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Cabinet tackles second homes problem

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ON MONDAY, February 15, Cabinet members agreed to publish an affordable homes strategy for Pembrokeshire.

In November last year, Councillor David Lloyd submitted a notice of motion in November 2020, calling for the strategy to be developed as a matter of urgency.

In his supporting statement, Cllr Lloyd said that he had seen many streets in St Davids ‘hollowed out by local homes becoming second homes or holiday lets’.

Councils along the whole of the West Wales coast, stretching from Carmarthenshire to Anglesey, have expressed concern at spiralling house prices, as incomers buy-up properties and price locals out of the housing market.

At the end of the first lockdown in 2020, we spoke with Solva county councillor Mark Carter. He told us that one property in Solva went on the market on Thursday and was sold for significantly over the asking price by the following Monday morning. Local estate agents are reporting similar sales patterns around Wales’ west coast.

Urban flight from England, driven by the Covid pandemic and coastal Wales’ relative safety, is a factor in ratcheting up house prices.

Gwynedd estimated that almost 11% of local housing stock are second homes or used for occasional holiday lets. In Abersoch, one former council house was on the market for £380,000. The average wage in the area is £21,000 per year. The wage most people earn is under £16,000 per year.

In Ceredigion, New Quay’s permanent population has crashed as locals have been forced out of the local housing market by outsiders buying up properties as holiday lets and second homes.

In Carmarthenshire, 1,118 homes are not the owner’s sole or main dwelling – up to 40% in some areas. The effect there was to drive young people out of the market, splinter families, and break-up communities.

Pressure on the Welsh Government to act is now coming from every one of Wales’ west-coast councils.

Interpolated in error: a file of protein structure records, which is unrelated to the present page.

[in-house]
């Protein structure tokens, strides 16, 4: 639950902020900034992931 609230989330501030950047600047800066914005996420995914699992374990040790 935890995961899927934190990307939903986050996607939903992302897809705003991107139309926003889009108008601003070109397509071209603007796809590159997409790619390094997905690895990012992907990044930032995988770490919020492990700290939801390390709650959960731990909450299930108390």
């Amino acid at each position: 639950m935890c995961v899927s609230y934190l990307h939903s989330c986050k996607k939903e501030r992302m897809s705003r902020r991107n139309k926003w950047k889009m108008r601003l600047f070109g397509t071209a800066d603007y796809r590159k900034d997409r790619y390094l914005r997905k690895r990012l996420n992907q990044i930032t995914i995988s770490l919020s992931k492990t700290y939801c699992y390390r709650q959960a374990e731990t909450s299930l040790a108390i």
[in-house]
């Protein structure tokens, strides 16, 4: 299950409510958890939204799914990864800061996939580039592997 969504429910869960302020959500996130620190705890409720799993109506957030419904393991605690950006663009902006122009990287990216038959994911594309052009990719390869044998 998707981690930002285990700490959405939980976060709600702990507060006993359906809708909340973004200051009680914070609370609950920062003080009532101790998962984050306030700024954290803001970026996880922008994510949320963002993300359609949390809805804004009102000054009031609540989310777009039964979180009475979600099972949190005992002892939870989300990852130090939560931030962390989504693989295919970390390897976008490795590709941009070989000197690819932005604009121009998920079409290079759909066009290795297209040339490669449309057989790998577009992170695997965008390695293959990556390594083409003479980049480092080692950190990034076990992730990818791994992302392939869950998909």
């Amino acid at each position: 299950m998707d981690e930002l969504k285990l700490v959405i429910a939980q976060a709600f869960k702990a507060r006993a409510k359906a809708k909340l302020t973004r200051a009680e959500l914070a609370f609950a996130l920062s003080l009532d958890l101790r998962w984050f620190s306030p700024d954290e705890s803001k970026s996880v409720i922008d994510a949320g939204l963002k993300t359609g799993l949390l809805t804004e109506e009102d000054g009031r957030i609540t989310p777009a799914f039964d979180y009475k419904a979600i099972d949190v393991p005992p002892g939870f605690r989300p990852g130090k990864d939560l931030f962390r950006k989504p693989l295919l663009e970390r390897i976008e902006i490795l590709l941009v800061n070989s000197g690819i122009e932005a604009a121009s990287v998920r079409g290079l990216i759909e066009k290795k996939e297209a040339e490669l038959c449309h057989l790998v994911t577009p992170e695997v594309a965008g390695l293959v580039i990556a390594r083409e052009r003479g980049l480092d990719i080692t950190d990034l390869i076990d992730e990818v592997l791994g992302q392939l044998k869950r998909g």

On January 21, Carmarthenshire County Council passed a wide-ranging motion on the issue.

The motion called for a change in planning laws to ensure that planning permission must be sought to change the use of a primary dwelling into a second home/holiday accommodation.

It also called for local authorities to have the ability to set a cap on the number of second homes in each ward and allow the use of Section 106 (planning) agreements to prevent new properties from being used as second homes in wards with an unacceptable proportion of second homes.

One element of the motion passed in Carmarthenshire is particularly relevant to Pembrokeshire. Carmarthenshire Council approved the introduction of a licensing system for managing the conversion of a residential property into a commercial unit such as a holiday unit/house or Airbnb.

The Camarthenshire motion called for the closure of the ‘loophole’ that allows second homes to register as businesses. If owners do that, they opt out of paying domestic rates and council tax premiums and take advantage of business rate relief.

When pressed on the issue on February 3, Housing Minister Julie James told the Senedd she wouldn’t describe that situation as a loophole. 

However, Ms James disclosed the Welsh Government was considering a range of measures to thwart those registering their second homes as a business. Among the measures it is considering is doubling (at least) the number of nights for which a property is let to permit its owners to register it as a business.

The Minister added that Swansea was actively considering imposing the maximum 200% Council Tax premium. She added that work was ongoing to prevent the sale for use as second homes or holiday lets of properties built with the benefit of public funding support.

Speaking at Cabinet on Monday, February 15, David Lloyd said he was greatly encouraged that work was already underway looking at this issue.

“If we are to protect our communities and keep them cohesive, we have got to take radical action”, Cllr Lloyd added.

Cabinet member for Housing, Cllr Michelle Bateman, said that the situation had been brought into sharper focus since November and that they had seen the impact that covid-19 has had on house prices.